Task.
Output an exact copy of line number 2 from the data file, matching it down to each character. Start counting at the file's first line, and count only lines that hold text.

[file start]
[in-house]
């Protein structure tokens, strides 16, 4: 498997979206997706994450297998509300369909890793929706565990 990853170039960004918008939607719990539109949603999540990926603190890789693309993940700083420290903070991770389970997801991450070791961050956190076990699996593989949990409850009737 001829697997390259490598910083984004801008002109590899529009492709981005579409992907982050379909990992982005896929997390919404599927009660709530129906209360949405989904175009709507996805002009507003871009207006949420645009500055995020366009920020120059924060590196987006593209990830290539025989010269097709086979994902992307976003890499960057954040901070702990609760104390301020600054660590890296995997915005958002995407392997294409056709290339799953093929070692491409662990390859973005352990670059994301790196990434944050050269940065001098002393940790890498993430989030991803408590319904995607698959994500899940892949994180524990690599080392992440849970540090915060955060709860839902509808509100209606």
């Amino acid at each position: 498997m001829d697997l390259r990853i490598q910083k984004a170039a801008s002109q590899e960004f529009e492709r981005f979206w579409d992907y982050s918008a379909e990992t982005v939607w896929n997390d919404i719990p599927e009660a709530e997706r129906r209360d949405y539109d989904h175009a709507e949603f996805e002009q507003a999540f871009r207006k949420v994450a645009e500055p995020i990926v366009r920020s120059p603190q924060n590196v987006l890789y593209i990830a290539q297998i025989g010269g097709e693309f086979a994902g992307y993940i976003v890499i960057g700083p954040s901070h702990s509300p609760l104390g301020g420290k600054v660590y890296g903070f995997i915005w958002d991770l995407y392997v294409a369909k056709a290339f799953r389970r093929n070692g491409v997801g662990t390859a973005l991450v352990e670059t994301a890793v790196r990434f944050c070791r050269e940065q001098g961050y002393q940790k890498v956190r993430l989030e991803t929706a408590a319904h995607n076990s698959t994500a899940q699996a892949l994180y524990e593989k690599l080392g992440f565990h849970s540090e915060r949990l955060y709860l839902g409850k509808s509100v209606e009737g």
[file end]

């Protein structure tokens, strides 16, 4: 498997979206997706994450297998509300369909890793929706565990 990853170039960004918008939607719990539109949603999540990926603190890789693309993940700083420290903070991770389970997801991450070791961050956190076990699996593989949990409850009737 001829697997390259490598910083984004801008002109590899529009492709981005579409992907982050379909990992982005896929997390919404599927009660709530129906209360949405989904175009709507996805002009507003871009207006949420645009500055995020366009920020120059924060590196987006593209990830290539025989010269097709086979994902992307976003890499960057954040901070702990609760104390301020600054660590890296995997915005958002995407392997294409056709290339799953093929070692491409662990390859973005352990670059994301790196990434944050050269940065001098002393940790890498993430989030991803408590319904995607698959994500899940892949994180524990690599080392992440849970540090915060955060709860839902509808509100209606």